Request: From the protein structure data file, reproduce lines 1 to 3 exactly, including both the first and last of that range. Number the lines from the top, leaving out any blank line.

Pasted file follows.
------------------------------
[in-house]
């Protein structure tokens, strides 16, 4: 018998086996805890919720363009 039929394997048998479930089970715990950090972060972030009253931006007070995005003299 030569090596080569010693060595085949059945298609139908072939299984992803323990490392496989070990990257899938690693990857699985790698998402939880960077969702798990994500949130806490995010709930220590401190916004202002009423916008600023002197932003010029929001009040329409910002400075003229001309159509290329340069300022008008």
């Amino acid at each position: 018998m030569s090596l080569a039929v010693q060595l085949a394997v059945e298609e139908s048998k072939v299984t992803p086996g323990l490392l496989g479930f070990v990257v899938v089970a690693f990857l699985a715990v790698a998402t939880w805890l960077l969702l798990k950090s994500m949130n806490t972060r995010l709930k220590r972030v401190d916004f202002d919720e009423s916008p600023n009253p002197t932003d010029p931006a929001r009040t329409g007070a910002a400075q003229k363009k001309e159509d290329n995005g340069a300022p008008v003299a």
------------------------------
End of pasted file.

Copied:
[in-house]
């Protein structure tokens, strides 16, 4: 018998086996805890919720363009 039929394997048998479930089970715990950090972060972030009253931006007070995005003299 030569090596080569010693060595085949059945298609139908072939299984992803323990490392496989070990990257899938690693990857699985790698998402939880960077969702798990994500949130806490995010709930220590401190916004202002009423916008600023002197932003010029929001009040329409910002400075003229001309159509290329340069300022008008």
């Amino acid at each position: 018998m030569s090596l080569a039929v010693q060595l085949a394997v059945e298609e139908s048998k072939v299984t992803p086996g323990l490392l496989g479930f070990v990257v899938v089970a690693f990857l699985a715990v790698a998402t939880w805890l960077l969702l798990k950090s994500m949130n806490t972060r995010l709930k220590r972030v401190d916004f202002d919720e009423s916008p600023n009253p002197t932003d010029p931006a929001r009040t329409g007070a910002a400075q003229k363009k001309e159509d290329n995005g340069a300022p008008v003299a």